The Recording Academy has narrowed its pool of candidates to succeed outgoing chairman/president Neil Portnow to a shortlist of “three to five” finalists, with the Academy now focusing exclusively on executives at the CEO level, sources tell Variety. The next Recording Academy chief is expected to be named in late May, with Portnow staying on through the transition period, although it was unclear how long that period might last.
The CEO requirement, if accurate, would seem to eliminate many previously speculated candidates for the post. Candidates met with the Academy’s Board of Trustees and its executive search firm Korn Ferry over the past few weeks, and while sources say that the list includes at least one current member of the board — thought by many to be vice chair Ruby Marchand — neither she nor chair John Poppo have held top-level posts in the industry. Marchand is a longtime international A&R exec and was most recently senior VP of revenue and repertoire assurance at Warner Music Group’s WEA, while Poppo is a veteran engineer/producer.
Another source says the Academy is seeking someone who can run the organization “for the next 15 years,” which would seem to rule out further speculative candidates: Former BET chief Debra Lee, 64, who had often been discussed as a front-runner, is apparently no longer under consideration.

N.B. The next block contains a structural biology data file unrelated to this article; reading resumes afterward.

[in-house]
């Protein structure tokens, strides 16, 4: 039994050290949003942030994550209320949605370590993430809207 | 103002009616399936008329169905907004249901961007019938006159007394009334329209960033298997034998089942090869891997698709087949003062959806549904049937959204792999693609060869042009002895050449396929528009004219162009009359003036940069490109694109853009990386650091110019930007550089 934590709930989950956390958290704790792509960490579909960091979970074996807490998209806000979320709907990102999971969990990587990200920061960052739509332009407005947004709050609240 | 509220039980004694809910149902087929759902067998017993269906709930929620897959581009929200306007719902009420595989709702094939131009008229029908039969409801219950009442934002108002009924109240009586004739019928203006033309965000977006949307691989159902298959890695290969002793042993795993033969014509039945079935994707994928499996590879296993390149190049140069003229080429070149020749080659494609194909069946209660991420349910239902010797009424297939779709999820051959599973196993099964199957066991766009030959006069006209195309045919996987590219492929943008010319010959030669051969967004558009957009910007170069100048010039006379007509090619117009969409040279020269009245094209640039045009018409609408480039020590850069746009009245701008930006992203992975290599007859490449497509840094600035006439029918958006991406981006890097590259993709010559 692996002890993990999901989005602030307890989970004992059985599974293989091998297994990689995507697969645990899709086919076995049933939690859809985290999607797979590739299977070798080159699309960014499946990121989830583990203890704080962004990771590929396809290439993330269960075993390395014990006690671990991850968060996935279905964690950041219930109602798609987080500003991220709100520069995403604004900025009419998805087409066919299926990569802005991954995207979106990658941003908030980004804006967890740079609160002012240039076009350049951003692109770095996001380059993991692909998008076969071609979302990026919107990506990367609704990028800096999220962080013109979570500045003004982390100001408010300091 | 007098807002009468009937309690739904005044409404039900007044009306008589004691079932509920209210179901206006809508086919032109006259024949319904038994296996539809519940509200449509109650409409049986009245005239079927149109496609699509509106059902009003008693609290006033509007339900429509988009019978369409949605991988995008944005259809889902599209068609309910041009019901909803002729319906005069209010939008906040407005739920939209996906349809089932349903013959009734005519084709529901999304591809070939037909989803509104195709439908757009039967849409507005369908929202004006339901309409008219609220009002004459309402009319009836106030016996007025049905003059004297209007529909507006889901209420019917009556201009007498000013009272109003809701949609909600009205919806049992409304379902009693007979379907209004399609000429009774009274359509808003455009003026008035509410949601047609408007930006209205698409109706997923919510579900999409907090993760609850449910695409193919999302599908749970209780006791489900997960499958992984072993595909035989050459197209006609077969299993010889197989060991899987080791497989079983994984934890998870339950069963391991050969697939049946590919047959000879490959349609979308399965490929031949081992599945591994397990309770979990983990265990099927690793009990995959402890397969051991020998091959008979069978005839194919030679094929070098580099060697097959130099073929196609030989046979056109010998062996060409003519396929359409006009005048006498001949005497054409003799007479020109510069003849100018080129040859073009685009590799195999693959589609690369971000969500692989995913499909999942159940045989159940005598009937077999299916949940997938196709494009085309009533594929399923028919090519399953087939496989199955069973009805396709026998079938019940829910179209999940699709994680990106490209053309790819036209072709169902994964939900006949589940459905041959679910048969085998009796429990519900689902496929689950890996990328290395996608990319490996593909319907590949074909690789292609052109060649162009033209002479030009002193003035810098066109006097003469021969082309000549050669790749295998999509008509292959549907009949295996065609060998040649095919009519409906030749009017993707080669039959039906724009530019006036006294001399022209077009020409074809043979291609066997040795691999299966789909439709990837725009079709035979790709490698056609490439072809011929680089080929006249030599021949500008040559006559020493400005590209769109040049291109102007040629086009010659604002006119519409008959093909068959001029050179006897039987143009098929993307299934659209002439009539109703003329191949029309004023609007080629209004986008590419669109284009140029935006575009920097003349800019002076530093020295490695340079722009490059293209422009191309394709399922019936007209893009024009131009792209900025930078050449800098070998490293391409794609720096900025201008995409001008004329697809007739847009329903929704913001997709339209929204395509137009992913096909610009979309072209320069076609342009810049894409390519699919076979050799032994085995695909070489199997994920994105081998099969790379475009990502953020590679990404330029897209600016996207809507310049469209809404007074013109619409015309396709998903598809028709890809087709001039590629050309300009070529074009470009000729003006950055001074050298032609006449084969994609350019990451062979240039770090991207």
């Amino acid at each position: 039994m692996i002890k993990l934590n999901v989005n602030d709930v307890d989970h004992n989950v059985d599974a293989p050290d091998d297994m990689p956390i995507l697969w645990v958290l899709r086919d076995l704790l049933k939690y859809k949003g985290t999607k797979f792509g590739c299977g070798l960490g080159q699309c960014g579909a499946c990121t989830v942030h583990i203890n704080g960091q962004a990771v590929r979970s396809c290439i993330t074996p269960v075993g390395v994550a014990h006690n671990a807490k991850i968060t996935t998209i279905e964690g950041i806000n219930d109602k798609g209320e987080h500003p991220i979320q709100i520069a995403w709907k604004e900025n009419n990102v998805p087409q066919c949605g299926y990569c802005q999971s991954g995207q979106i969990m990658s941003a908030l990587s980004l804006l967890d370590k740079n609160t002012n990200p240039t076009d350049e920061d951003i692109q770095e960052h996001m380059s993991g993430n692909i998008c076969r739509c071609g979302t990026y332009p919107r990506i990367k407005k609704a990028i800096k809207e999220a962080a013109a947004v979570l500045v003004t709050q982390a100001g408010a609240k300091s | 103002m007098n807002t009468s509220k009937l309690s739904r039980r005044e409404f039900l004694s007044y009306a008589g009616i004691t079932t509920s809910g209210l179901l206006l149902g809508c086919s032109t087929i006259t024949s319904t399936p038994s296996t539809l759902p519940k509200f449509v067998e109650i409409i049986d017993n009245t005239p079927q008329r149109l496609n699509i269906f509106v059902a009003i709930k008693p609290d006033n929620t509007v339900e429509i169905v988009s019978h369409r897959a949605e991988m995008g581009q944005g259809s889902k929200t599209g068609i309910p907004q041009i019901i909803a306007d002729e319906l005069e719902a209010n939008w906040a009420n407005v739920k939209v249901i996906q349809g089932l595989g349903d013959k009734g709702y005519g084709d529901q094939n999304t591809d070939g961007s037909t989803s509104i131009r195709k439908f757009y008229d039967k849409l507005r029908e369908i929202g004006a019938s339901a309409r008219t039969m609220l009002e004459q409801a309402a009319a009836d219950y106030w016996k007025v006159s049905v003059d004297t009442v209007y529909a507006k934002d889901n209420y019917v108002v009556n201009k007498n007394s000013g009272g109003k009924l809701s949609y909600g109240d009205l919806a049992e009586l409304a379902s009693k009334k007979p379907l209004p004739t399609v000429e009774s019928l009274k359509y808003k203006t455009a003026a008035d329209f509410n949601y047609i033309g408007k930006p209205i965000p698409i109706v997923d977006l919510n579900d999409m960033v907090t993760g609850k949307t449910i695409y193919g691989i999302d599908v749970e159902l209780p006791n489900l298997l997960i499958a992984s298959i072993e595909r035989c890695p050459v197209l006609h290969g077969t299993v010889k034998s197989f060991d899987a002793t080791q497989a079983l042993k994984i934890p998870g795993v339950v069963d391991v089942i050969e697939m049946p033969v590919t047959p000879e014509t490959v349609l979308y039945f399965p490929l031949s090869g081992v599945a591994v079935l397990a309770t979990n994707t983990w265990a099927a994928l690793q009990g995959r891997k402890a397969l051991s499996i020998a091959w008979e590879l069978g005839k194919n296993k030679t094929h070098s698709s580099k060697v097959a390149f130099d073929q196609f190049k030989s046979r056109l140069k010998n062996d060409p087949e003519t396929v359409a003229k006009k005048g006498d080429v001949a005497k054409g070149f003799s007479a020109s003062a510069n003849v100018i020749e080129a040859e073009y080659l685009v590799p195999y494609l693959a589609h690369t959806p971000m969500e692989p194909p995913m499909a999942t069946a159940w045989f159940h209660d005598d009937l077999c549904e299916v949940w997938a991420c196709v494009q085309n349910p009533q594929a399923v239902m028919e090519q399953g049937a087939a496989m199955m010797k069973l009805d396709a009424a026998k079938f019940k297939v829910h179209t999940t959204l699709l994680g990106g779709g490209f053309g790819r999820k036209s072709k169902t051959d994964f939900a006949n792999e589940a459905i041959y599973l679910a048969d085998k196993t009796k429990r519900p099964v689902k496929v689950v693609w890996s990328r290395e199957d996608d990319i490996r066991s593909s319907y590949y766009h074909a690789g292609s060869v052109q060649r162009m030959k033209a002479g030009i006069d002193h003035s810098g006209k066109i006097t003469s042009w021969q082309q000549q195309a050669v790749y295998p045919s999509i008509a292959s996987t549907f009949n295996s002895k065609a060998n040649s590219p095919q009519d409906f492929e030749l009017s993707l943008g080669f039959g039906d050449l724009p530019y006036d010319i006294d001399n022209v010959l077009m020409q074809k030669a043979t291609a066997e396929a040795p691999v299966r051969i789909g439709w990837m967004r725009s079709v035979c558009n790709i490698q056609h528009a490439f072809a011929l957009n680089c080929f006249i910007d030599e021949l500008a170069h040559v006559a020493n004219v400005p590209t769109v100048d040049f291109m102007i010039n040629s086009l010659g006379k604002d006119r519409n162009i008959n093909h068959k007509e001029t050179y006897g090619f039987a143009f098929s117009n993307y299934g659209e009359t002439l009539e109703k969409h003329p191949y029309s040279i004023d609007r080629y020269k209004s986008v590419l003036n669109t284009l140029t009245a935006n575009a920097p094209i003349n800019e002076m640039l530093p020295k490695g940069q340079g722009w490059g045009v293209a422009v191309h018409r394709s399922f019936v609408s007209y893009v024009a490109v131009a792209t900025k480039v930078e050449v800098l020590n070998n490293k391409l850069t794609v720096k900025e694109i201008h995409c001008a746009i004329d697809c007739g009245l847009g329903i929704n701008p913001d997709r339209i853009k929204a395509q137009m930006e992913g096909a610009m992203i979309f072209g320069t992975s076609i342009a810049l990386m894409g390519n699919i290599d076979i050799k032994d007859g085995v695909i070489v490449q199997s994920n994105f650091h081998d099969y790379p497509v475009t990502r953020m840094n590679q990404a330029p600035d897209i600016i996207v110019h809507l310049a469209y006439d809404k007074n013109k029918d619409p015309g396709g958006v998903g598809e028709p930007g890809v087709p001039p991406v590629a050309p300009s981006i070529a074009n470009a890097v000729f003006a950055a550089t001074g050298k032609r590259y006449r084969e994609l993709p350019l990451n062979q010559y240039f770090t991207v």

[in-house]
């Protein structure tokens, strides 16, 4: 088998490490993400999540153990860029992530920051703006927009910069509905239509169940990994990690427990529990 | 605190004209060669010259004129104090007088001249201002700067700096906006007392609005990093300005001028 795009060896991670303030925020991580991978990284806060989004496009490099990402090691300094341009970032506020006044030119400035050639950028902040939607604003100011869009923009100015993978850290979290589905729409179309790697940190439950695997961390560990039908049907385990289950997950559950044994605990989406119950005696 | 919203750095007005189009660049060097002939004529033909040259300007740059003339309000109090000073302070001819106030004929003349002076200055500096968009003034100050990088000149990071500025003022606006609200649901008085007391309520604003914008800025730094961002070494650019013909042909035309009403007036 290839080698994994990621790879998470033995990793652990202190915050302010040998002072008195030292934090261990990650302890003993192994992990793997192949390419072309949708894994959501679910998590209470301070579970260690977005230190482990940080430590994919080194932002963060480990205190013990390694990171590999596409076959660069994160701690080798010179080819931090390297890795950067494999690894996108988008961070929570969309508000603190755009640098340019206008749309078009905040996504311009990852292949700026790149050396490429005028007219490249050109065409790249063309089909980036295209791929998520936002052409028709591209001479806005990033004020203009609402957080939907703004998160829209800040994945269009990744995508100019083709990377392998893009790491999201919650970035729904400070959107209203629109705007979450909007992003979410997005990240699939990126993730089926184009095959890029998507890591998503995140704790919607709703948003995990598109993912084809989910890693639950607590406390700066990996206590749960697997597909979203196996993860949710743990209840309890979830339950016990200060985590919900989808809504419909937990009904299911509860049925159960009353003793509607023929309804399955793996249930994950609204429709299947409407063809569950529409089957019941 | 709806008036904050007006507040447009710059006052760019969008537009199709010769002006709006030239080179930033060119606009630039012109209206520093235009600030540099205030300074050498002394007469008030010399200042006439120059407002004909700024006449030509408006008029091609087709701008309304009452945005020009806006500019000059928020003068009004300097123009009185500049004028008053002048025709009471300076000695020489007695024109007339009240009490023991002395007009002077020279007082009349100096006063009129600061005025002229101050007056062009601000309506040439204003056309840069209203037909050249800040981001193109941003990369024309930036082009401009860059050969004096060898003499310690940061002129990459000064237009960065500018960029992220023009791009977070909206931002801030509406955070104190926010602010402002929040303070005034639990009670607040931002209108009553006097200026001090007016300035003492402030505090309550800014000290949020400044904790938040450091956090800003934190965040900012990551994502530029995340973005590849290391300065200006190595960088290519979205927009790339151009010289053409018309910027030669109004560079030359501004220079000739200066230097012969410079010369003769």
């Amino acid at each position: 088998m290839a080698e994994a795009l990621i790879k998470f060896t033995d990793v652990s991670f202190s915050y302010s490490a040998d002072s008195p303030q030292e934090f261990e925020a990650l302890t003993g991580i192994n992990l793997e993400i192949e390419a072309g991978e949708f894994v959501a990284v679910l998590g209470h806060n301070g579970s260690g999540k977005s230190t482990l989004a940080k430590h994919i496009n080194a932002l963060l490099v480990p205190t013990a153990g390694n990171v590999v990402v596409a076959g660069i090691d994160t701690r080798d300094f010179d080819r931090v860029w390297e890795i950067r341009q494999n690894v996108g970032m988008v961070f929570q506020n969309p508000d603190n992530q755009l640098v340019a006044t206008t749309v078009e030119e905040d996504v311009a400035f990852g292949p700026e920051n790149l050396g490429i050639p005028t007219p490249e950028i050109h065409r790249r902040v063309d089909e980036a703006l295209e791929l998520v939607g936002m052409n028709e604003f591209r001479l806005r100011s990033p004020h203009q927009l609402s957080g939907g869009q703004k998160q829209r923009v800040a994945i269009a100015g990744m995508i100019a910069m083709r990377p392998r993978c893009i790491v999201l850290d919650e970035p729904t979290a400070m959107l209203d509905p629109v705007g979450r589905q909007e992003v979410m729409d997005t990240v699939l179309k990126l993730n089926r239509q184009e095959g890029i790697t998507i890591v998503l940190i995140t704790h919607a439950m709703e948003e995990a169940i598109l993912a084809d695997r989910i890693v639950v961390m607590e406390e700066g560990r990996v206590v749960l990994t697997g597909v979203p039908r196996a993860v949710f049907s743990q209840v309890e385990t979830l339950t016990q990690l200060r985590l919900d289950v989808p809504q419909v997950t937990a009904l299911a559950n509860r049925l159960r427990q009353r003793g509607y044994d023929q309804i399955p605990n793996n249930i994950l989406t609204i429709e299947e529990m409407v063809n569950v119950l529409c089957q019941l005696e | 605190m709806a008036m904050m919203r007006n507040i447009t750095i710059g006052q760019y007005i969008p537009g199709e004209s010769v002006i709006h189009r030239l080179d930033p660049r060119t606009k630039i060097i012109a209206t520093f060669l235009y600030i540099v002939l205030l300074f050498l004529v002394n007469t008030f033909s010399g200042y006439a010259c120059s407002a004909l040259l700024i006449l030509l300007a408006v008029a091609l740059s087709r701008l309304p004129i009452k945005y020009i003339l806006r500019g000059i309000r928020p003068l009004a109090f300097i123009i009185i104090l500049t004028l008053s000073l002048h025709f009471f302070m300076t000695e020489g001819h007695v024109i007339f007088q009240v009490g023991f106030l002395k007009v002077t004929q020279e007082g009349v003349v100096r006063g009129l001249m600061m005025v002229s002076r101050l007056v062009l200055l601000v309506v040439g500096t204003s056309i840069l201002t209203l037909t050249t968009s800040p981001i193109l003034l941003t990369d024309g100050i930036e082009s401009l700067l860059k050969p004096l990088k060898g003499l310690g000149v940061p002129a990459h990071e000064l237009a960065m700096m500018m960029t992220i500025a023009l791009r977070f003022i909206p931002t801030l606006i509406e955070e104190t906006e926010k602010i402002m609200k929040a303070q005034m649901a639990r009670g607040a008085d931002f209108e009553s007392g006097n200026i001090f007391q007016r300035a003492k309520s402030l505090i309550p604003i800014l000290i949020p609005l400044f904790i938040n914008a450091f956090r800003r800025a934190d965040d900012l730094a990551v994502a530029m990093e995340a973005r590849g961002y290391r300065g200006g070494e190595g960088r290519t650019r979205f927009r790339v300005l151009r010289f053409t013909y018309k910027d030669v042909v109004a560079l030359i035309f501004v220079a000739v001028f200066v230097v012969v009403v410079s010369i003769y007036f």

Reps for the Recording Academy did not respond to Variety’s request for comment.
According to an insider, the Recording Academy is looking for its next chief executive to have business acumen to run the $60 million operation, which includes not just producing the annual Grammy Awards, but also growing a membership of 22,000 and overseeing 12 local chapters.
The source adds that the decision to look only at chief executives doesn’t bode well for female candidates. Indeed, the Fortune 500 list of 2018 CEOs included only 24 women, or 4.8% of the total number. It also runs counter to hopes that the next chairman of the Academy will be a woman.
Many feel the Academy must have a female chairman after the uproar that surrounded the low female representation at the 2018 Grammys and Portnow’s unfortunate comment after the show that female artists and executives need to “step up” to receive greater recognition; there is little question that Portnow’s decision to exit his post, which he is slated to do in July, was influenced by that statement and his frequently criticized reactions to it.
While the 2019 Grammy winners and show featured a substantially stronger female presence, a single year’s improvement will not solve the problem, which the Academy formed a task force, led by former Obama White House official Tina Tchen, to help rectify. Speaking to Variety in February, Tchen said, “One of the things we’ve learned over the last year is that the recording industry, like other industries, has got a problem with diversity and inclusion … in every corner of the workplace.”
Yet even if the next Recording Academy chairman is female, “They’re not going to put a strong woman, like a Michele Anthony [Universal Music Group exec VP] or a Julie Swidler [Sony Music exec VP of business affairs and general counsel], in that job,” one source told Variety. “It’s going to be the same old white men calling the shots,” a scenario that could also include a female chairman heavily influenced by the Board of Trustees.